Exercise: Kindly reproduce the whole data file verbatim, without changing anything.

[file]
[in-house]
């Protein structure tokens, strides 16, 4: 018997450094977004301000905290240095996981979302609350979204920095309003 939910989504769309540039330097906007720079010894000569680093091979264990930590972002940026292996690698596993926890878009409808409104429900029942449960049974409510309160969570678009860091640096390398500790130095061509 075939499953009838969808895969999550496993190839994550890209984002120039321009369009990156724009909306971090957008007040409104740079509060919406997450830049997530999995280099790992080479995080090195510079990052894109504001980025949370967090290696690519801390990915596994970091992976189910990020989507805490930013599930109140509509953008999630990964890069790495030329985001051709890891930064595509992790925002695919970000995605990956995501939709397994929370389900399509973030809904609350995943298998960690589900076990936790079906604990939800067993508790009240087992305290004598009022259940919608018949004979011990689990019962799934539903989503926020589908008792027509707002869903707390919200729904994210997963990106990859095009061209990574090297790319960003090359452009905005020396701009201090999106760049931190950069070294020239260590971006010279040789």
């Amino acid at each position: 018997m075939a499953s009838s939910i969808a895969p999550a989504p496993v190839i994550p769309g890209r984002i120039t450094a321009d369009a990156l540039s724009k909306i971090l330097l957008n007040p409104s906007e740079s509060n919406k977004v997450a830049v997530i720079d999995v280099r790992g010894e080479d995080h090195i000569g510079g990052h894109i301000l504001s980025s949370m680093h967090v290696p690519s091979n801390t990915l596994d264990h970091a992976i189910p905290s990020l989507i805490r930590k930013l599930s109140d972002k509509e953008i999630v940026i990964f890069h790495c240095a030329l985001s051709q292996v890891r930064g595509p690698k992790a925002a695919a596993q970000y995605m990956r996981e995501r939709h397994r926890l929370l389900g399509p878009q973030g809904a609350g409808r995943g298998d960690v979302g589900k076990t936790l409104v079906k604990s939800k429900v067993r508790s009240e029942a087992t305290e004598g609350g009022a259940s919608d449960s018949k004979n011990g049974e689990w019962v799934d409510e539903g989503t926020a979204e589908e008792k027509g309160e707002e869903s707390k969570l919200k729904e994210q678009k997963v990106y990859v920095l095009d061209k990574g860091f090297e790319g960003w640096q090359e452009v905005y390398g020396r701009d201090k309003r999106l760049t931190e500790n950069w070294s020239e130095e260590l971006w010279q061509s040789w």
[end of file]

[in-house]
């Protein structure tokens, strides 16, 4: 018997450094977004301000905290240095996981979302609350979204920095309003 939910989504769309540039330097906007720079010894000569680093091979264990930590972002940026292996690698596993926890878009409808409104429900029942449960049974409510309160969570678009860091640096390398500790130095061509 075939499953009838969808895969999550496993190839994550890209984002120039321009369009990156724009909306971090957008007040409104740079509060919406997450830049997530999995280099790992080479995080090195510079990052894109504001980025949370967090290696690519801390990915596994970091992976189910990020989507805490930013599930109140509509953008999630990964890069790495030329985001051709890891930064595509992790925002695919970000995605990956995501939709397994929370389900399509973030809904609350995943298998960690589900076990936790079906604990939800067993508790009240087992305290004598009022259940919608018949004979011990689990019962799934539903989503926020589908008792027509707002869903707390919200729904994210997963990106990859095009061209990574090297790319960003090359452009905005020396701009201090999106760049931190950069070294020239260590971006010279040789």
């Amino acid at each position: 018997m075939a499953s009838s939910i969808a895969p999550a989504p496993v190839i994550p769309g890209r984002i120039t450094a321009d369009a990156l540039s724009k909306i971090l330097l957008n007040p409104s906007e740079s509060n919406k977004v997450a830049v997530i720079d999995v280099r790992g010894e080479d995080h090195i000569g510079g990052h894109i301000l504001s980025s949370m680093h967090v290696p690519s091979n801390t990915l596994d264990h970091a992976i189910p905290s990020l989507i805490r930590k930013l599930s109140d972002k509509e953008i999630v940026i990964f890069h790495c240095a030329l985001s051709q292996v890891r930064g595509p690698k992790a925002a695919a596993q970000y995605m990956r996981e995501r939709h397994r926890l929370l389900g399509p878009q973030g809904a609350g409808r995943g298998d960690v979302g589900k076990t936790l409104v079906k604990s939800k429900v067993r508790s009240e029942a087992t305290e004598g609350g009022a259940s919608d449960s018949k004979n011990g049974e689990w019962v799934d409510e539903g989503t926020a979204e589908e008792k027509g309160e707002e869903s707390k969570l919200k729904e994210q678009k997963v990106y990859v920095l095009d061209k990574g860091f090297e790319g960003w640096q090359e452009v905005y390398g020396r701009d201090k309003r999106l760049t931190e500790n950069w070294s020239e130095e260590l971006w010279q061509s040789w």